If we assume that every company has become a software company, that means software developers have become some of the most valuable (and expensive) employees on the payroll. How do companies know they're getting the most out of their investment in those employees?
It's an old debate in information technology that took on new life last month after McKinsey (yep, that McKinsey) published an article claiming it had developed a new metrics-based approach to measuring individual developer productivity. It was met with an immediate backlash from several corners of the software world, led by a two-part series on the Pragmatic Engineer and extended thoughts from Bryan Finster.
It turns out that the vast majority of engineering managers believe they get the best out of their employees when they treat them less like coding automatons and more like, well, people. There are several popular metrics for measuring the productivity of a software development team, but the idea that you can measure the productivity of an individual developer with metrics designed by a notorious consulting firm is a solution waiting to backfire, according to several interviews with people who have been both individual contributors and engineering leaders.
"The activity of building software is still a highly creative and human-centered collaborative exercise, which doesn't lend itself to easy measurement," said Brendan Humphreys, head of engineering at Canva. "There are some parts of the software development process that are amenable to measurement, but those types of measures are fraught with danger."
It's no coincidence that McKinsey's article appeared at a time when business leaders are watching their spending on technology very closely and that developers, like any workers in any discipline, fall along a spectrum of productivity and competence. At many companies, engineering managers are being asked to rank their developers should the business determine that it needs to cut costs across the board.
"To truly benefit from measuring productivity, leaders and developers alike need to move past the outdated notion that leaders 'cannot' understand the intricacies of software engineering, or that engineering is too complex to measure," the McKinsey authors wrote.
There are some individual metrics that can give engineering managers a heads-up that a developer isn't living up to their potential or is a wrong fit for the organization. But relying on metrics alone to make those calls all but ensures they will be gamed by smart people who want to save their jobs, and actually discourages non-technical business leaders from trying to understand the intricacies of software engineering because they'll assume they can fall back on McKinsey's "proprietary algorithm to account for nuances" and "talent capability score."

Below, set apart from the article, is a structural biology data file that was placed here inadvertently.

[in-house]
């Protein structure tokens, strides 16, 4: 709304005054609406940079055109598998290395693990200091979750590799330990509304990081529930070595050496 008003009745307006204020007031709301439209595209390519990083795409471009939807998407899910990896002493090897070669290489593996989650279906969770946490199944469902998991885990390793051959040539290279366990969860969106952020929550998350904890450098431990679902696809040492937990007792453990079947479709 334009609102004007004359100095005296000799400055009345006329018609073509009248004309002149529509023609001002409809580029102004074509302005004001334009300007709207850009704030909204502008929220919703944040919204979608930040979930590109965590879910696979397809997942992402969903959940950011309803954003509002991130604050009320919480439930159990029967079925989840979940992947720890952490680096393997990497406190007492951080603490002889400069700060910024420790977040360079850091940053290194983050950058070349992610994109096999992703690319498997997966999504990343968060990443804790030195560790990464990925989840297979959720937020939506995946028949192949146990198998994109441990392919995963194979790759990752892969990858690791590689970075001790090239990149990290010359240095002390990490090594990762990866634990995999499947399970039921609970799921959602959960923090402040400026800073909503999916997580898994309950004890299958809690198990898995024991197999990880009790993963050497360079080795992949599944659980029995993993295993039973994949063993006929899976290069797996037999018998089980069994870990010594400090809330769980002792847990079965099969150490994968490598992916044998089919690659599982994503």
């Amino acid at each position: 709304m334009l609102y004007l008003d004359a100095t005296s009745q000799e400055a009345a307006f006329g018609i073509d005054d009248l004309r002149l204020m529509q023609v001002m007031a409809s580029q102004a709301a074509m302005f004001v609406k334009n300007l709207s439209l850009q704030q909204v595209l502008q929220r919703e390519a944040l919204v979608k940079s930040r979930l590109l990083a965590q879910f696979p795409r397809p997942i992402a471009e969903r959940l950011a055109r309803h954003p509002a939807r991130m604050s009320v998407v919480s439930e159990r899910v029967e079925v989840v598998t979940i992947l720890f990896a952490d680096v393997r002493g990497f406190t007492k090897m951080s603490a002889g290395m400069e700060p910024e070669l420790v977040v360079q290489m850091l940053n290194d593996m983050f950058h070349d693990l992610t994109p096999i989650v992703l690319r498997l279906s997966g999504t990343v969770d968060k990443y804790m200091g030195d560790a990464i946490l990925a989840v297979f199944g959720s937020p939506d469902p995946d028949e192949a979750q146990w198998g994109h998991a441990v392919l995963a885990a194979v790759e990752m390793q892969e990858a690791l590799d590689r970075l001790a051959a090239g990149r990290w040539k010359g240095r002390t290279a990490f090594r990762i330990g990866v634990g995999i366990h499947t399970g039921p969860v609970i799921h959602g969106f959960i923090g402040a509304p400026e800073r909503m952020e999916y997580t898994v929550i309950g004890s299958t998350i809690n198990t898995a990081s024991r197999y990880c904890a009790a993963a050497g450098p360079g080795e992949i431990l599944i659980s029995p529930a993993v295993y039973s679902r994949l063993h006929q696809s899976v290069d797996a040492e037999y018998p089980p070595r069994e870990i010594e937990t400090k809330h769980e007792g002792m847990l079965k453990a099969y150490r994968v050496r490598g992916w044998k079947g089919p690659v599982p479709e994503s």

No I in team
Most engineering organizations measure some individual metrics; the number of lines of code written by a developer, the number of times their code is committed to the live production environment, or how long it takes them to resolve issues that are assigned to them, said Arvind Jain, CEO of Glean.
"We tell every individual engineer that, just from a look-back perspective for you, look at how many lines of code you wrote last month, and how did it compare with the month before: What are the long-term trends?" Jain said. "We show all of these metrics and make them available for individuals themselves to get some analytics on (their activity) and try to decide what are some of the things that they could be doing differently."
However, "we've never felt that we could just look at these metrics and make a judgment on anyone," Jain said. Some developers are asked to code more frequently than others, who might be more valuable shaping the big-picture strategy or pairing up with less-experienced colleagues and helping them understand the most efficient way to ship their code, he said.
Dylan Etkin co-founded Sleuth, a developer productivity measurement startup, along with three former colleagues from Atlassian in 2019. The company makes a dashboard based around the principles of the DORA project, a research initiative started by Puppet and other researchers about ten years ago to measure the productivity of software development teams.
"We recognized very early on that developers are very concerned about being measured on things that don't really matter," Etkin said. "We have a long history of the industry trying to measure things that don't matter; lines of code, or cyclomatic complexity, or number of pull requests, and all these sorts of things."
DORA focuses on four key team-oriented metrics including deployment frequency — overwhelmingly cited by those interviewed for this article as the most important productivity metric they worry about — and time to resolve issues.